Addressing changes in the OPERS


By State Rep. Gary Scherer - Guest Columnist



Due to the recent changes to health-care benefits and the cost-of-living adjustment under the Ohio Public Employees Retirement System (OPERS), I wanted to take the time to explain the current state of these proposals.

As you may know, the OPERS Board of Trustees recently voted to make significant changes to the state employee retirement plans. First, in late 2019, the OPERS Board of Trustees approved a two-year suspension of the cost-of-living adjustment (COLA), beginning in 2022. Second, the OPERS Board of Trustees approved changes to health care coverage for Medicare and pre-Medicare retirees.

Cost of Living Adjustment Freeze

OPERS is currently pursuing a change in statute that would freeze cost-of-living adjustments for two calendar years (2022 and 2023). After the two-year freeze, the COLA will return to current conditions (fixed 3 percent for those who retired prior to January 2013 and a CPI based COLA for those who retired after January 2013). This proposal was approved by the OPERS Board of Trustees and has been endorsed by PERI, the largest advocacy group for OPERS retirees.

The COLA freeze is expected to have a positive impact on the long-term funding of the retirement system. Freezing the cost-of-living adjustment for 2022 and 2023 will reduce OPERS’ unfunded liability of $24 billion by $3.44 billion. In summary, the changes would reduce the unfunded liability and would positively impact the amortization period, the time it will take to pay off those unfunded liabilities, reducing it from 27 years to 21 years.

While I understand the importance of maintaining the long-term fiscal health and stability of the Ohio Public Employees Retirement System, I recognize the barriers that the COLA freeze creates for many of my constituents. I plan to continue advocating to protect retiree’s COLA. Thus, I am opposed to the proposed two-year suspension of the cost-of-living adjustment.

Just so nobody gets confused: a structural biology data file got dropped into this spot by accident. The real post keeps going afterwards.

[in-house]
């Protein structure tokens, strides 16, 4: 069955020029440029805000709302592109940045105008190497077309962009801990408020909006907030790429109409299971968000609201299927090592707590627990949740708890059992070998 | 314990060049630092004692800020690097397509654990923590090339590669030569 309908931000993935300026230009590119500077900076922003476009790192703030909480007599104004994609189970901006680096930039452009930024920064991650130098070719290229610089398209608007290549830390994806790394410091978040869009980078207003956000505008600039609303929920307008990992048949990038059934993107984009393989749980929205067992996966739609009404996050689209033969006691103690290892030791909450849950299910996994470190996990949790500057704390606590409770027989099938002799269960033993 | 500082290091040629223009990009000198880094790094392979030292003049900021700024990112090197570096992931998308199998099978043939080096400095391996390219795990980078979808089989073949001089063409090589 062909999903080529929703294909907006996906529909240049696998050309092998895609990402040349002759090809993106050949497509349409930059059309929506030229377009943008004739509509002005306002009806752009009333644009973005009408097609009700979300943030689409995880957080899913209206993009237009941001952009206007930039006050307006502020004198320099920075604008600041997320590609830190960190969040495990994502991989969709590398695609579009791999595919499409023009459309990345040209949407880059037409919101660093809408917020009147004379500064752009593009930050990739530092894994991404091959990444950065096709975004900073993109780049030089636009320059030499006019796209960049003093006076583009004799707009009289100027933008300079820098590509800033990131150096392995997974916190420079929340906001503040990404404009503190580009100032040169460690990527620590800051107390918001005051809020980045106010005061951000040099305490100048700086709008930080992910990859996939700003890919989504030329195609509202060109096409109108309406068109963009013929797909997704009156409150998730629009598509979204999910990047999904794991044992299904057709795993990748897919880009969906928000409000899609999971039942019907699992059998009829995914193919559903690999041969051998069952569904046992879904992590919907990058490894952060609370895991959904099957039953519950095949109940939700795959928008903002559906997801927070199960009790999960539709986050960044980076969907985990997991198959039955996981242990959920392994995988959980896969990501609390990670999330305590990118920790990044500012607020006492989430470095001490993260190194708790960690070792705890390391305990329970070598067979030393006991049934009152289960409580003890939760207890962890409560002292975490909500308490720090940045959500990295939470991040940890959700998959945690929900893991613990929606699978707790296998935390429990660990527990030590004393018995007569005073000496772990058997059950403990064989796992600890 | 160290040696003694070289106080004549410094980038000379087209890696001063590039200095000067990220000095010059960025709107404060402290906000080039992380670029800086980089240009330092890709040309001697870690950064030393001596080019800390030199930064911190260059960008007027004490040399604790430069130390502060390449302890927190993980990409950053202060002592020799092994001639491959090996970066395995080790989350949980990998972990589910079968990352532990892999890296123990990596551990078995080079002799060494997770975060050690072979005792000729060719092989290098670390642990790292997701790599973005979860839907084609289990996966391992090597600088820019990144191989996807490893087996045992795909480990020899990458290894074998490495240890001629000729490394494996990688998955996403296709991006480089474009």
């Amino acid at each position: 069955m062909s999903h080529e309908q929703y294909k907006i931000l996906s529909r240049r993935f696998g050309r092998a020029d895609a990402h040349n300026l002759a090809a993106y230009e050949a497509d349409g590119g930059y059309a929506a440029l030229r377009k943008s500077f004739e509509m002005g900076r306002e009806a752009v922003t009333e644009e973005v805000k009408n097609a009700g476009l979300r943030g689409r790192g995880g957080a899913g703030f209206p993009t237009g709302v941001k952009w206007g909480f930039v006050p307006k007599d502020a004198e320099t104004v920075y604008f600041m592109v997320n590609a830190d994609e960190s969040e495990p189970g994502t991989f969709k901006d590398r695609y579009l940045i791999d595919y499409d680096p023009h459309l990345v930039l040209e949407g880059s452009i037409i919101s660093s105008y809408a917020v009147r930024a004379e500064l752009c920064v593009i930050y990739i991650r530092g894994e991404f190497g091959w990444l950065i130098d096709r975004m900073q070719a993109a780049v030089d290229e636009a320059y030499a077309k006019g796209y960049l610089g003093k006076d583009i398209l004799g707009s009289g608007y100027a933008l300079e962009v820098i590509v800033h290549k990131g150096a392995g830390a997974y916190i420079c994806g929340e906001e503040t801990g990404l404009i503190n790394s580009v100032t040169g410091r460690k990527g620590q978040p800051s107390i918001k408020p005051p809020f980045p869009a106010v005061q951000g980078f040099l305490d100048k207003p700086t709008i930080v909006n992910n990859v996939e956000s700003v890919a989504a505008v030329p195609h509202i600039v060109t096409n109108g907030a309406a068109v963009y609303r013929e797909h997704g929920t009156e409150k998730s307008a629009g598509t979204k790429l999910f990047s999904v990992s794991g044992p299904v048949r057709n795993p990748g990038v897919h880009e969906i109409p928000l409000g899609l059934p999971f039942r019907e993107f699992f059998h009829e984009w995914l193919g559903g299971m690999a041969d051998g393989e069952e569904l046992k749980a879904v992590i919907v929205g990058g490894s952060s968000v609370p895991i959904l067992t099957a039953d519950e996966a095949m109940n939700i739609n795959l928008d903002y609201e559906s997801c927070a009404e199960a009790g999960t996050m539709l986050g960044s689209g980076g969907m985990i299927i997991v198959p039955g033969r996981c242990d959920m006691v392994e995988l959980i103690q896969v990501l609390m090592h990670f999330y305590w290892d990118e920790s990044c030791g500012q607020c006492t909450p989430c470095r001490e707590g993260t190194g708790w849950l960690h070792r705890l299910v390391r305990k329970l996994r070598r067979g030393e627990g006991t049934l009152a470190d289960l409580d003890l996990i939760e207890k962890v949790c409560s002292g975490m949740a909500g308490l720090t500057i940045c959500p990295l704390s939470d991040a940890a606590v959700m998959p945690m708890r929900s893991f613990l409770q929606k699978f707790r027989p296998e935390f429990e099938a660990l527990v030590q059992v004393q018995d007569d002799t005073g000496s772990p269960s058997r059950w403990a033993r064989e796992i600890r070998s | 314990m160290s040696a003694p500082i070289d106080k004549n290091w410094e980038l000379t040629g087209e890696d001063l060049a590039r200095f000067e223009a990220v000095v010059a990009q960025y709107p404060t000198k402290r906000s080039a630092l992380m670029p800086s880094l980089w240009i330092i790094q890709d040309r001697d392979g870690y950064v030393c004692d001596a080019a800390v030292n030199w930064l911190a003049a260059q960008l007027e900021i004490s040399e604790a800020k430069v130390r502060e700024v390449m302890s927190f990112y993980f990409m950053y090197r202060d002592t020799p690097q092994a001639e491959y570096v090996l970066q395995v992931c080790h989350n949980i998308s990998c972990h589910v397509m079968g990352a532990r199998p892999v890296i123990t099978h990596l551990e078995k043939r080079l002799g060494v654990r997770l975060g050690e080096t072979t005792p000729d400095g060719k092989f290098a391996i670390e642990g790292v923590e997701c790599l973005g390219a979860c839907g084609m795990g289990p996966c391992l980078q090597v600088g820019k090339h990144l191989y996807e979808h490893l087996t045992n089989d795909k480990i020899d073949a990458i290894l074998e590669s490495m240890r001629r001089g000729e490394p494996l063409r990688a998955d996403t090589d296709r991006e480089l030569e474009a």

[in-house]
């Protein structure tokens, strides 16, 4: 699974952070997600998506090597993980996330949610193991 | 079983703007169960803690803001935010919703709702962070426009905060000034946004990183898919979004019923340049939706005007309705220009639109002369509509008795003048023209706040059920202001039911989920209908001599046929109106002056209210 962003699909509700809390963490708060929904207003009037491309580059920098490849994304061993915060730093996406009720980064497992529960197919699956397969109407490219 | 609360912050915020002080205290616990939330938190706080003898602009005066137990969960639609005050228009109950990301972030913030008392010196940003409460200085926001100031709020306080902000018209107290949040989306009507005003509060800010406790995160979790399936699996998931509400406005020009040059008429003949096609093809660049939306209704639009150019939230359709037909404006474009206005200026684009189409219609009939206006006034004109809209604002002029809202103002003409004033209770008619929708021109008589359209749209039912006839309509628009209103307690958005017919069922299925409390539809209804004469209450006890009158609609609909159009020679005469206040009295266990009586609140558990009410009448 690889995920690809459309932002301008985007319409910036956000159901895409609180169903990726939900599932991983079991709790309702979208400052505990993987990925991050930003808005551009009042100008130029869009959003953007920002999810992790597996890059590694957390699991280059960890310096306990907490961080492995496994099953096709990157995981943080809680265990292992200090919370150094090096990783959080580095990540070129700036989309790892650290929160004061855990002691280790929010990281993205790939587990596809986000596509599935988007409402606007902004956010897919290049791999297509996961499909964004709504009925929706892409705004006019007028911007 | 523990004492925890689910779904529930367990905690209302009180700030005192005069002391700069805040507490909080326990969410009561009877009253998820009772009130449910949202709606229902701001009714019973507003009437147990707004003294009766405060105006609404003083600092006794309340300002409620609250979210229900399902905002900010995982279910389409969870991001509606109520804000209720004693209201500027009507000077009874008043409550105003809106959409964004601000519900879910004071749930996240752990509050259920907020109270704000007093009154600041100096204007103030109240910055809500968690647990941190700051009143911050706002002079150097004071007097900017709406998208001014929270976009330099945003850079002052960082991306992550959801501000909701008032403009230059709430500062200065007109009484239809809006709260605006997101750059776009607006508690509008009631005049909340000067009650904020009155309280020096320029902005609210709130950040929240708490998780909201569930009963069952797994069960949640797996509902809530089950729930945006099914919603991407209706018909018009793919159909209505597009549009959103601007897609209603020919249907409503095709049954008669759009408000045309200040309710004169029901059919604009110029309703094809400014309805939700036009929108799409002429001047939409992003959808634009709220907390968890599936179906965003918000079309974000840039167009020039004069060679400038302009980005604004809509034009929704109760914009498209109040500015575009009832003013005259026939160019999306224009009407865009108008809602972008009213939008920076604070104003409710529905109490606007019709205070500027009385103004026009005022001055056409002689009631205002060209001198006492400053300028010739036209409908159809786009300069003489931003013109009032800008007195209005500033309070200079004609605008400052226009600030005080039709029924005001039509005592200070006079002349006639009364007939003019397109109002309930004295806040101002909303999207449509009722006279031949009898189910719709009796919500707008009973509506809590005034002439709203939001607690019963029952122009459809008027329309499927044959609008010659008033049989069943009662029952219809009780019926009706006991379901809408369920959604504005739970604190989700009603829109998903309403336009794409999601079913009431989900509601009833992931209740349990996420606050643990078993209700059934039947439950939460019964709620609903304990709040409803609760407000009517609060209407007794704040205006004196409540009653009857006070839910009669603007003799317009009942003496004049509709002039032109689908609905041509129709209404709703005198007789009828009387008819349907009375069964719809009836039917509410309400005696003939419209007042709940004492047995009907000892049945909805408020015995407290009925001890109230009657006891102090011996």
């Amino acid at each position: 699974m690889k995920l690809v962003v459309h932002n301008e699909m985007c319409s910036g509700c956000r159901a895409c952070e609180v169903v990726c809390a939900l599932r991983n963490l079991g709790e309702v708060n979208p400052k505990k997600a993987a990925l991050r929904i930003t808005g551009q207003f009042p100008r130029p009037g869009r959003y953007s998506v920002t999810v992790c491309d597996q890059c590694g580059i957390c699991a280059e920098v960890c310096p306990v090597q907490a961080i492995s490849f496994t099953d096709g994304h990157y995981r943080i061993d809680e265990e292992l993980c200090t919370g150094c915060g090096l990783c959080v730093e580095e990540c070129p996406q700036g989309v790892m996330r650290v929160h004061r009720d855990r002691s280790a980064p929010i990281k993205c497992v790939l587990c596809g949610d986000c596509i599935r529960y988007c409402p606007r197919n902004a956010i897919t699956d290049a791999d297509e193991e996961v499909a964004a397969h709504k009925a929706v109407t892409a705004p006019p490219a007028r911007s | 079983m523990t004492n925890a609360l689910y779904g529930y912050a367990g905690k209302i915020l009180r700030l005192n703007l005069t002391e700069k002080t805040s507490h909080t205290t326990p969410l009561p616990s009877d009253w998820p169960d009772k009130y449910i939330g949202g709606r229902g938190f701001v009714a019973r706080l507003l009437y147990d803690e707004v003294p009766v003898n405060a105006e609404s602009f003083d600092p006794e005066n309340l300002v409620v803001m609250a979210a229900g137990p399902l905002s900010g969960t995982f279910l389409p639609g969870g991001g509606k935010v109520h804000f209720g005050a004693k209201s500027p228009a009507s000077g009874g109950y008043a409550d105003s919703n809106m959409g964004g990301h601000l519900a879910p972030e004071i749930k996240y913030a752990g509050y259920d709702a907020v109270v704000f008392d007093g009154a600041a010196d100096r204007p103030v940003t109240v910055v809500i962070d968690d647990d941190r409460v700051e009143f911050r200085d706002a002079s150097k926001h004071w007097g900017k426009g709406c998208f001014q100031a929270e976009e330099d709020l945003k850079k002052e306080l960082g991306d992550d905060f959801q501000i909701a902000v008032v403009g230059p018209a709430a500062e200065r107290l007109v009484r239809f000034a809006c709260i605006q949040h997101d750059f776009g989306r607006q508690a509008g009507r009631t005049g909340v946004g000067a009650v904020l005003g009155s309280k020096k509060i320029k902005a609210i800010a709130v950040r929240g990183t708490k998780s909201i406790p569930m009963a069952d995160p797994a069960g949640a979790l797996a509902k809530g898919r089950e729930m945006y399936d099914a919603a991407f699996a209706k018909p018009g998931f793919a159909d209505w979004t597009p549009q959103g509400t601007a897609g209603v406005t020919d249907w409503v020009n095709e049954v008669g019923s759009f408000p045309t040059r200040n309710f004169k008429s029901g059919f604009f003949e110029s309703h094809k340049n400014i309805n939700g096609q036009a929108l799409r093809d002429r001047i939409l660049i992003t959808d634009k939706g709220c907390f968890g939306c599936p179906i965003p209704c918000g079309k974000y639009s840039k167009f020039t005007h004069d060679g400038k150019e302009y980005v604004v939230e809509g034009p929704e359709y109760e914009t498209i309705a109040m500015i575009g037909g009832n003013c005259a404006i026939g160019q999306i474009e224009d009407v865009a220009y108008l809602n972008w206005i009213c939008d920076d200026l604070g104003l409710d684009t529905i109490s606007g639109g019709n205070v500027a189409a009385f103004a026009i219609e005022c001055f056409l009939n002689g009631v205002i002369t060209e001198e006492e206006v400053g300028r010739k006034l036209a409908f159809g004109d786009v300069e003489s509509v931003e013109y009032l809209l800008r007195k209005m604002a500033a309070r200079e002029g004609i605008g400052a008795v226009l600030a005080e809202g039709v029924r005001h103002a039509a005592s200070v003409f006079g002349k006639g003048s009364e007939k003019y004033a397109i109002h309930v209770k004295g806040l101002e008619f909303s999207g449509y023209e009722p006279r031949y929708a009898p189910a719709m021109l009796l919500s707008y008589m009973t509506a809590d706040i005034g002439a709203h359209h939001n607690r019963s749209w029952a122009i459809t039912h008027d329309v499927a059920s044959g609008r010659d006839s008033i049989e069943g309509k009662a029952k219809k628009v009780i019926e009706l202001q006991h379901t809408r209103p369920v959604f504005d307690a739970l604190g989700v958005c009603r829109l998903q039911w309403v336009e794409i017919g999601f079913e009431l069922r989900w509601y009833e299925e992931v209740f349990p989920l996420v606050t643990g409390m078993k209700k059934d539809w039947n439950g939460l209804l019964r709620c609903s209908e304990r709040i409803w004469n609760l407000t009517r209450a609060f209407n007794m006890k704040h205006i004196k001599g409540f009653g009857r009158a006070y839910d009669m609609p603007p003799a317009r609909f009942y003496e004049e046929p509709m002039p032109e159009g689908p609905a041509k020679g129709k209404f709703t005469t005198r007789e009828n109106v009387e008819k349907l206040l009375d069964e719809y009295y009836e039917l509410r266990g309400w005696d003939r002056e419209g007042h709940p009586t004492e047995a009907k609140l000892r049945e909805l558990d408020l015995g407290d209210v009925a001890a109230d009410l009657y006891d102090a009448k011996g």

This change is statutory, therefore legislative approval is needed for the COLA freeze to take effect. At this time, OPERS has not yet found a member to sponsor their proposed legislation to freeze the cost-of-living adjustment, so there has not been legislation introduced on this topic. However, should any legislation regarding changes to OPERS be introduced in the Ohio General Assembly, please know that before I vote on the matter, I will take your thoughts into consideration.

OPERS Health Care Benefits Changes

In addition to the proposed COLA freeze, the OPERS Board of Trustees also approved changes to their health care program, set to take effect January 1, 2022. These changes are expected to extend the life of the health care trust fund from 11 years to nearly 19 years.

One of these major changes is the discontinuation of the OPERS-sponsored Medical Mutual PPO plan. Beginning in 2022, eligible pre-Medicare retirees will move to the open market with an OPERS provided monthly allowance to purchase health care coverage.

Additionally, the OPERS Board of Trustees approved to lower the base amount for monthly health care subsidies from $450 to $350 for qualifying Medicare-eligible retirees. Unlike the COLA freeze, health care is a discretionary benefit and is not statutory, therefore OPERS does not need legislative approval to enact these changes to their health care program.

I will continue to share updates as needed. If you have any questions, please do not hesitate to contact my office at 614-644-7928 or rep92@Ohiohouse.gov.

Gary Scherer is the State Representative for the 92nd Ohio House District.

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By State Rep. Gary Scherer

Guest Columnist